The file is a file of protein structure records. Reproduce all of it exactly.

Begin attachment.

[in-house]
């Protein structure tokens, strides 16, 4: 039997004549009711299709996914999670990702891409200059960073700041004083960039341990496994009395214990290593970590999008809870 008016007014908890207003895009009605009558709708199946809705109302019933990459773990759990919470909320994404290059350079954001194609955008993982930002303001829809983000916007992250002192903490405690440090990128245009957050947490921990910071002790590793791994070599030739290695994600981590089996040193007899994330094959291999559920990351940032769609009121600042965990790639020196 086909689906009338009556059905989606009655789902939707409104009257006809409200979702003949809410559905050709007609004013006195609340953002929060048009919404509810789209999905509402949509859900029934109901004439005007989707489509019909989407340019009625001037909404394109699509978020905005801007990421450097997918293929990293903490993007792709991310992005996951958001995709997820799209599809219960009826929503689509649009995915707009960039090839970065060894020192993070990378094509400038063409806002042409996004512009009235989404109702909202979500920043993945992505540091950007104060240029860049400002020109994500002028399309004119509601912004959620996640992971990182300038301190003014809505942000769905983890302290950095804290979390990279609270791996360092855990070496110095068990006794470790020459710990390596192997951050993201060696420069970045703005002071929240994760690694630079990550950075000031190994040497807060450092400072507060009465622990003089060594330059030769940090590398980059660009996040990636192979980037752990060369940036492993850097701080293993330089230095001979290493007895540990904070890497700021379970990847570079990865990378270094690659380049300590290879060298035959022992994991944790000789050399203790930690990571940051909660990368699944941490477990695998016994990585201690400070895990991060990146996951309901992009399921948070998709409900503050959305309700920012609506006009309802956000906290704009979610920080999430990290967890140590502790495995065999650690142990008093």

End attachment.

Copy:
[in-house]
């Protein structure tokens, strides 16, 4: 039997004549009711299709996914999670990702891409200059960073700041004083960039341990496994009395214990290593970590999008809870 008016007014908890207003895009009605009558709708199946809705109302019933990459773990759990919470909320994404290059350079954001194609955008993982930002303001829809983000916007992250002192903490405690440090990128245009957050947490921990910071002790590793791994070599030739290695994600981590089996040193007899994330094959291999559920990351940032769609009121600042965990790639020196 086909689906009338009556059905989606009655789902939707409104009257006809409200979702003949809410559905050709007609004013006195609340953002929060048009919404509810789209999905509402949509859900029934109901004439005007989707489509019909989407340019009625001037909404394109699509978020905005801007990421450097997918293929990293903490993007792709991310992005996951958001995709997820799209599809219960009826929503689509649009995915707009960039090839970065060894020192993070990378094509400038063409806002042409996004512009009235989404109702909202979500920043993945992505540091950007104060240029860049400002020109994500002028399309004119509601912004959620996640992971990182300038301190003014809505942000769905983890302290950095804290979390990279609270791996360092855990070496110095068990006794470790020459710990390596192997951050993201060696420069970045703005002071929240994760690694630079990550950075000031190994040497807060450092400072507060009465622990003089060594330059030769940090590398980059660009996040990636192979980037752990060369940036492993850097701080293993330089230095001979290493007895540990904070890497700021379970990847570079990865990378270094690659380049300590290879060298035959022992994991944790000789050399203790930690990571940051909660990368699944941490477990695998016994990585201690400070895990991060990146996951309901992009399921948070998709409900503050959305309700920012609506006009309802956000906290704009979610920080999430990290967890140590502790495995065999650690142990008093």